Oliver and Max and Meeko man, i will meet you at the Rainbow bridge. I love you all. Miss you more then you'll ever know.
    wait for me...
    Chelsea

  6. #6
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    To me the only meaningful mark of a "good breeder" is whether they have done MRI scans, have had a clear cardio auscultation on each breeding dog within 12 months of breeding, and follow the breeding protocols for both MVD and SM (which in the case of MVD means knowing the grandparents on all sides remained heart clear at age 5); eye tests and ideally also hip scores (the average score for the cavalier breed is double the average score of some giant breeds for hip dysplasia -- this IS a significant issue in the breed whatever some breeders may say).

    And the buyer needs to have SEEN all these certs and discussed the breeding programme with the breeder.

    Everything else is utterly peripheral. I would not even consider a breeder who doesn't do the above, as the most basic starting point.

    Then after that, I would start to filter for how they care for their dogs, the number of litters they produce, whether they are even in a breed club (sadly 'good standing' can be meaningless, given the way most clubs approach health). Some health-focused breeders who refuse to join breed clubs, put breed club breeders to shame. They are VERY rare, I hasten to add, and but there are a few.

    It is very tough out there to find breeders who care enough to properly test rather than offer excuses about cost, distance to scanning centres, distorting research results, outright lying, etc.

    In this breed, with these widespread and serious health problems now well known, any breeder who offers these excuses simply should not be in the breed. If they are breeding they are doing it 1) for their own show egos; 2) the money. They are not doing anything for the welfare of the breed or the individual puppies they produce. End of story.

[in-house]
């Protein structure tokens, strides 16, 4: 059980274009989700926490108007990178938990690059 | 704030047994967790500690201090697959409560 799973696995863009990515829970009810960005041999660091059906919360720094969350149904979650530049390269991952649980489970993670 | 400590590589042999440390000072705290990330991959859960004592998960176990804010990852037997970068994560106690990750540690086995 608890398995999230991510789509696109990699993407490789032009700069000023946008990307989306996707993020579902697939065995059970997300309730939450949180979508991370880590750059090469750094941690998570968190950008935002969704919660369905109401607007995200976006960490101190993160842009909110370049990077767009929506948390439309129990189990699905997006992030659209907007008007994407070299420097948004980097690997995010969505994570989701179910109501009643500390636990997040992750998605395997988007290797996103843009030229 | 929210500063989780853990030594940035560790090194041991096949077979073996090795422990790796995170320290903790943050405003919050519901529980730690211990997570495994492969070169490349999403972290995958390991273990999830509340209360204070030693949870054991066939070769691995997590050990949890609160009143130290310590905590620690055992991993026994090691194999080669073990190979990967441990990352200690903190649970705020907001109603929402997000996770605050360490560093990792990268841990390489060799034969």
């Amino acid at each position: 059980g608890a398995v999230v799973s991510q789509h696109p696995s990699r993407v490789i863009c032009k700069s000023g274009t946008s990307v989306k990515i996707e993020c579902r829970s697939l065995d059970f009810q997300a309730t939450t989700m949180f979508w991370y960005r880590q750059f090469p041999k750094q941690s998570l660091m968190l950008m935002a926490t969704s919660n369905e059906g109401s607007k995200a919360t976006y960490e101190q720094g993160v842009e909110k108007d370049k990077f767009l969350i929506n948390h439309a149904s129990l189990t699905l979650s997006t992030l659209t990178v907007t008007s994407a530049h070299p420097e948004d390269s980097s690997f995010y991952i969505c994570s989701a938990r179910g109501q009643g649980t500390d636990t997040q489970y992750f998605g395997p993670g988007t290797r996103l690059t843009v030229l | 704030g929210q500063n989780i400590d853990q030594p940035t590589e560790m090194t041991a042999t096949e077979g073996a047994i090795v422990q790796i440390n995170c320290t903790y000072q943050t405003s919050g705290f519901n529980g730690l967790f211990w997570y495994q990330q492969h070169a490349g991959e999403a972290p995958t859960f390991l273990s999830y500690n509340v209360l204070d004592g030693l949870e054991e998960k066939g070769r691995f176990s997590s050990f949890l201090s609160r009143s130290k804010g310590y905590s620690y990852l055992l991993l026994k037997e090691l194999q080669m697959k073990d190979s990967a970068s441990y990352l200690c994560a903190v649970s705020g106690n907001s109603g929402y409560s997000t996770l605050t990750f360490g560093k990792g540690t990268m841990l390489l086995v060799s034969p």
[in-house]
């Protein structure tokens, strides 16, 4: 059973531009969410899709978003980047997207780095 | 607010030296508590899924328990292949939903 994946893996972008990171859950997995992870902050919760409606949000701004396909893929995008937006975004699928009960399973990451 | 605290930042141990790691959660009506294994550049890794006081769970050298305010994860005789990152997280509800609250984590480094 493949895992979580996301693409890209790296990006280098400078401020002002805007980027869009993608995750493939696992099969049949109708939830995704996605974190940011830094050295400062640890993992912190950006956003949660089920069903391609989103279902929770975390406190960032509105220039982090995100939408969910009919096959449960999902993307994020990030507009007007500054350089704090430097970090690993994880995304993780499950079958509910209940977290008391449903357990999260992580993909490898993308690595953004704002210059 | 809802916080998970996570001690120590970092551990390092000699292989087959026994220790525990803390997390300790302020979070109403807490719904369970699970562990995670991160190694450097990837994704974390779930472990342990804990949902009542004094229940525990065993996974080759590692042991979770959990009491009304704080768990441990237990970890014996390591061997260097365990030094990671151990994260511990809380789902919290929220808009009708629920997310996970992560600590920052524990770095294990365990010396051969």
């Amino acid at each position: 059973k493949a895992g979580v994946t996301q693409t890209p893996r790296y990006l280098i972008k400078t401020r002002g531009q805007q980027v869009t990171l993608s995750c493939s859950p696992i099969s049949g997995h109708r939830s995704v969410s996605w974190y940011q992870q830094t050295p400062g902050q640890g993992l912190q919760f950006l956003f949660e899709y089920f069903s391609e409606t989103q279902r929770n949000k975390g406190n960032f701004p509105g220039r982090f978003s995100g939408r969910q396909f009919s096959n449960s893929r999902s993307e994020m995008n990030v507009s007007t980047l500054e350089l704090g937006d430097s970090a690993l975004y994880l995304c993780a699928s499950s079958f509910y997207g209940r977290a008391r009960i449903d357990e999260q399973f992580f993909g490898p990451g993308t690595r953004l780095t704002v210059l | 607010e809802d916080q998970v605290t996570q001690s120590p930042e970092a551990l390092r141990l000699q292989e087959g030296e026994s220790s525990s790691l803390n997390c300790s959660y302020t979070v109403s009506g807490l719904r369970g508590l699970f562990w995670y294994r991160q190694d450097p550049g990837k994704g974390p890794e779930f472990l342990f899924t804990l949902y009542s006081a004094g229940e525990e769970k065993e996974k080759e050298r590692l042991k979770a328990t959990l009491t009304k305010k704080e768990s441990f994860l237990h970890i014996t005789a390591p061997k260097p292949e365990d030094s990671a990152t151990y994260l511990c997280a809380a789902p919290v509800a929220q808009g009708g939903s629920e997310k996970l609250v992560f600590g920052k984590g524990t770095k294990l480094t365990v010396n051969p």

Karlin
    Cavaliers: Jaspar Lily Tansy Libby Mindy
    In memory: Lucy Leo
    Cavalier SM Information site:www.smcavaliers.com

  7. #7
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    I completely agree with Karlin!!!!!!!! As a matter of fact I think you should repost that explanation somewhere more people can find it. Those simple lines mean the ONLY thing when looking for a breeder.


    Again, I don't want to discuss this breeder (she knows where I stand on the issue) I was just interested if NINE puppies was a super large number for a litter of cavaliers. Also I think its VERY interesting she had a litter of 9 right behind a litter of 8!!!!!!! Health aside we all love these dogs but 17 pups at once???????? I do however think it is perfectly feasible for a wonderful breeder to have 2 litters at a time. If that's the way it played out and the breeder was up for all the work why not..... I personally think a breeder who is doing all the above testing SHOULD be breeding as much as they can and producing healthy long lived cavaliers.

    As a side, am I crazy for getting annoyed at the breeders who do knee testing and not SM.......hello we can fix the knees!!!!!!!!!!! SM is a terrible, awful, horrible condition compared to having a dog have knee surgery. Just saying.......
    Melissa
    "If you don't own a dog, at least one, there is not necessarily anything wrong with you, but there may be something wrong with your life."
    -Roger Caras